P. S. Also yes – in Württemberg (the other half of what is now the State of Baden-Württemberg but back in the day there was the Duchy of Baden and the Kingdom of Württemberg) – and you got that quite right there wasn’t a bloody revolution like in Russia because King William II and Queen Charlotte were very well liked by the people and there already was a parliament in place for many years. There was a provisional government for a hot minute (well six weeks) until there were new elections but ultimately nobody was dissatisfied with the Prime Minister or parliament as such everything stayed as it was. Theodor Pfizer, later mayor Ulm, described the ‘November Revolution’ in Württemberg as follows: “Thus the end of the monarchy brought a break, but not a deep break in the development of the country and its capital. The court, uniforms and orders disappeared, but the state apparatus, the civil servants remained committed to their tasks even in the new regime. The men of the new era, such as the social democrats Blos and Keil, were not inclined towards extremes. Perhaps in the bloodless revolution too little room was given to the new, too much was continued unchanged. But a deep change of heart was hardly necessary in Württemberg. The citizens of the state, who were loyal to the king, were tolerant and politically liberal.” In terms of politics, I daresay, the average citizen wouldn’t have really felt much change at the time.
Thanks so much for your comment! I’m sad to hear that the set-up in Karlsruhe wasn’t improved after the theft. If two thefts (the carving and the tiara) aren’t enough to convince the operators of the museum to do something, I don’t know what is. I know that budgets are always tight in museums, but it seems like something must be sacrificed to protect what’s left – whether it’s a marketing budget or salary raises or general operating expenses. I wonder if there are any government or non-profit foundational grants that could help out with this sort of thing.
I’ve never been to Germany, but I really want to fix that! Germany and Italy are my top 2 travel destinations at the moment (both for research projects). I’m still working on the research for Hilda’s story, so there is no finished product yet. I’m a research addict, so the hardest part of the process is sitting down to finesse my notes into something readable and entertaining. I had to put up the page on the website as a reminder to myself to finish the darn thing. Thank you for all the links to the Ducal Botanical Gardens and the Sepulchral Chapel of the Grand Duchy. I really want to see Hilda’s burial in person. There are pictures online, but it’s obviously not the same as being there in person.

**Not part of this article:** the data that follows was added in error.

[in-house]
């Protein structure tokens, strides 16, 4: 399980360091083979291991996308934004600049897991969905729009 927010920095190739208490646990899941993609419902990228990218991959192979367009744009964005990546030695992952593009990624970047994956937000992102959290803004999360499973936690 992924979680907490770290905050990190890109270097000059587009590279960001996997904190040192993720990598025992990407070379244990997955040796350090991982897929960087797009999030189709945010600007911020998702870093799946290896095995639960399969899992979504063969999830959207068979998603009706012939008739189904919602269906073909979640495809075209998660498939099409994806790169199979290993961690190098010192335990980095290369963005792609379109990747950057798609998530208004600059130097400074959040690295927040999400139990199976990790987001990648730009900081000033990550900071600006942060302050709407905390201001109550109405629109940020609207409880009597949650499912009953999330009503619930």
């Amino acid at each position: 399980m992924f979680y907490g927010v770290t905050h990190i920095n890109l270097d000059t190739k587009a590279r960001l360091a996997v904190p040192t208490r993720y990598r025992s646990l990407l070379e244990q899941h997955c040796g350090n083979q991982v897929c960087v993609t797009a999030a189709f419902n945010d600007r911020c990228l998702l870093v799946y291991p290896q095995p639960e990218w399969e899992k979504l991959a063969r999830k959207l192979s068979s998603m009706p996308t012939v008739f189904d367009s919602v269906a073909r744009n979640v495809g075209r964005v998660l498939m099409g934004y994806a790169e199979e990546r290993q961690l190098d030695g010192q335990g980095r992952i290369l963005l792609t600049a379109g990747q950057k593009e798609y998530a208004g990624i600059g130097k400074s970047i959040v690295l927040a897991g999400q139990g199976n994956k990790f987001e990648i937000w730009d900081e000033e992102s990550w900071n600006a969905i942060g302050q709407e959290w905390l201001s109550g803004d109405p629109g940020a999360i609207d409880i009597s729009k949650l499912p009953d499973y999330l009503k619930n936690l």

And thanks for the recommendation of Annette Borchardt-Wenzel’s book. I do have that one, and have already gone through it. I wish Hilda’s chapter had been longer, but that just goes to show how tricky it is to get information about her life. That book also got me interested in Markgräfin Amalie, and I bought another book about her that’s sitting on my shelf waiting for me to translate. About a year ago, I switched to DeepL for German translation and haven’t looked back. It does a much better job with colloquialisms and the overall tone of the original work. It didn’t do quite as well with Swedish, but AI and algorithms improve all the time, so I’ll have to give it another shot. I have one more Swedish book to translate – about Queen Victoria of Sweden, born Princess Victoria of Baden.
Thanks so much for visiting the site! I’m always happy to meet other people interested in German history and Hilda’s story in particular.
Just found this by accident, whilst looking up something on the Battenbergs. When I saw Hilda of baden, my nose twitched and I thought Ohhhhhhhhhhhhh connection (as you probably already know). the Baden title passed to maximilian and his son berthold married a Battenberg! (the B’s anglicised their name and became Mountbatten. I also saw Queen Ena and 2 other people you are looking at. Ena has both Battenberg and Victoria’s blood in her as one of the other 2 ladies you are looking at. Berthold Baden married Prince Philip of Greece and Denmark, Ena is Prince P’s great aunt – small world :). I have to say I’ve thoroughly enjoyed what I’ve read so far and look forward to reading more.
Thanks so much for commenting! Glad to have you here. 🙂 Yes – I’ve done a tiny bit of research on Max so far, since he was German Chancellor in late 1918 as World War I was ending and the German revolution was breaking out. It’s also interesting that Max’s mom, Maria Maximilianovna of Leuchtenberg, was the oldest daughter of Grand Duchess Maria Nikolaevna of Russia (Tsar Nicholas I’s daughter, sister of Olga and Adini, cousin of Lilli). That means he’s connected to two of the ladies I’m looking into! I don’t have much info on her, but one of Max’s daughters, Marie Alexandra, was killed in an air raid during World War II. So sad.
I’m glad you’re enjoying the site so far! Check back late next week – I’m finalizing an in-depth post on the Yusupov black pearl necklace. There’s only a teensy Battenberg connection, but it’s there. Enjoy!
The Black pearl necklace sounds amazing. I’ve seen pics of Zenaida Yusupov wearing it and it’s lovely. Is he the Yusupov that helped kill Rasputin?
Yep – you’re spot-on. That’s Zinaida’s son, Felix. 🙂